Editor: What expectations do you have for law firms your company retains?

Pratt: Despite all of the talk about cost control, the reality is that quality and outcomes still trump everything else. Winning counts, and make no mistake about that. Other things count as well. We want to build a collaborative partnership with outside counsel. Yes, every corporate client says that, but what does it mean? To me, it means that outside counsel understand my business and the pressures I deal with every day. Outside counsel then become logical extensions of my in-house team. The connection is seamless. And, integral to all of that is a relationship built on trust, open communication, and shared efficiency. If you have all of those components, the costs take care of themselves.

Editor: What are the most pressing concerns of those leading law firms in 2014?

Pratt: I’m not involved with running a law firm, but I suspect that the single most overarching concern of law firms is getting business and making an appropriate profit margin from that business. That concern, however, has been the leading worry of law firms since I began to practice law. What is more challenging today is figuring out how to crack the code of getting that business. Most corporate law departments have decreased the number of law firms doing their work. Fewer still are giving new law firms a chance. Cost constraints, though loosened a bit since the nadir of the recession, still exist. If I ran a law firm, that would keep me up at night. But I would also worry about retaining my talent, deciding whether to grow or expand my geographic reach, and distinguishing my firm from all of my competitors.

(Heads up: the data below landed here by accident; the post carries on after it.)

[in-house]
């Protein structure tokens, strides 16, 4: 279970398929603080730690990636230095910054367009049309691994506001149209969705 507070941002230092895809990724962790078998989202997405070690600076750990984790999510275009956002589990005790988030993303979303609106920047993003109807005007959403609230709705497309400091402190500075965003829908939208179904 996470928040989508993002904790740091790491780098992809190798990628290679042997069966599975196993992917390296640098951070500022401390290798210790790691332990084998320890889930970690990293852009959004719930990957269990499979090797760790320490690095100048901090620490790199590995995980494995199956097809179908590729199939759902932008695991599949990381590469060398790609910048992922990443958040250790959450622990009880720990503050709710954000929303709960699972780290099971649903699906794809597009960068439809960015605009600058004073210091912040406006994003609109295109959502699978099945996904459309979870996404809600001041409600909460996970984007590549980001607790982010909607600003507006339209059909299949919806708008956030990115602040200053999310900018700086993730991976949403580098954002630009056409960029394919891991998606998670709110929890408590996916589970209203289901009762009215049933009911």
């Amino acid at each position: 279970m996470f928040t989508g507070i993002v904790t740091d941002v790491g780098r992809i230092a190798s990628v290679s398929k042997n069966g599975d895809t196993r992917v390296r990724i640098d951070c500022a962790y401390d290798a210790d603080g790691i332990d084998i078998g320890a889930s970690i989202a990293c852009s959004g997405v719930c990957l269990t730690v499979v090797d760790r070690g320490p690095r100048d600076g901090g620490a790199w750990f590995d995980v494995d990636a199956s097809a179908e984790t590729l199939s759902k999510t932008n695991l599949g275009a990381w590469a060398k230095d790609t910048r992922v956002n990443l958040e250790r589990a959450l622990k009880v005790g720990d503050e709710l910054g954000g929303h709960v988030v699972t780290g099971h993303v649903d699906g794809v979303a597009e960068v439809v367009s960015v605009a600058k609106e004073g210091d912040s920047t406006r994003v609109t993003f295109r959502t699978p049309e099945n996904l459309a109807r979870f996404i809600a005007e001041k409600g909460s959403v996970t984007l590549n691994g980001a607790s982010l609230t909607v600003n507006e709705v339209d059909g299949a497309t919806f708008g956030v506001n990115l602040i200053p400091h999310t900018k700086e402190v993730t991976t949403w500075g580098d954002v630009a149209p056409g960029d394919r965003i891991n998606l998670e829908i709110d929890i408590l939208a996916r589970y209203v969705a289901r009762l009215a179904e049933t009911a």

Editor: So, what’s the answer? What advice would you give those law firm leaders?

Pratt: The business of rainmaking has never been easy. Law firms still generally rely on a few partners to drive the work of the rest. Law firms need to train every lawyer on how to acquire business and insist that every lawyer prioritize rainmaking in his or her practice. Lawyers need to know that getting business requires a proven record of success, so they need to win big and build a reputation of sustained excellence. Lawyers need to understand that getting business flows from personal and professional relationships, so they should get out of their offices and build those relationships. Lawyers need to know that clients form judgments about lawyers from observing their level of engagement and performance outside the courtroom, so they should become active in legal organizations, like the FDCC, and become known to others. Lawyers need to know that corporate clients are looking for lawyers with demonstrable leadership skills, so they should participate in leadership courses to hone those skills. Lawyers need to know that the business of law requires an understanding of business and financial principles, so they should teach themselves those essentials and learn the lingo of the corporate world. Lawyers need to know that corporate clients want lawyers who know their industry, so they should read the same kinds of things that in-house counsel read – annual reports, SEC filings, press releases, proxy statements, and other things that describe what and how the corporation is doing.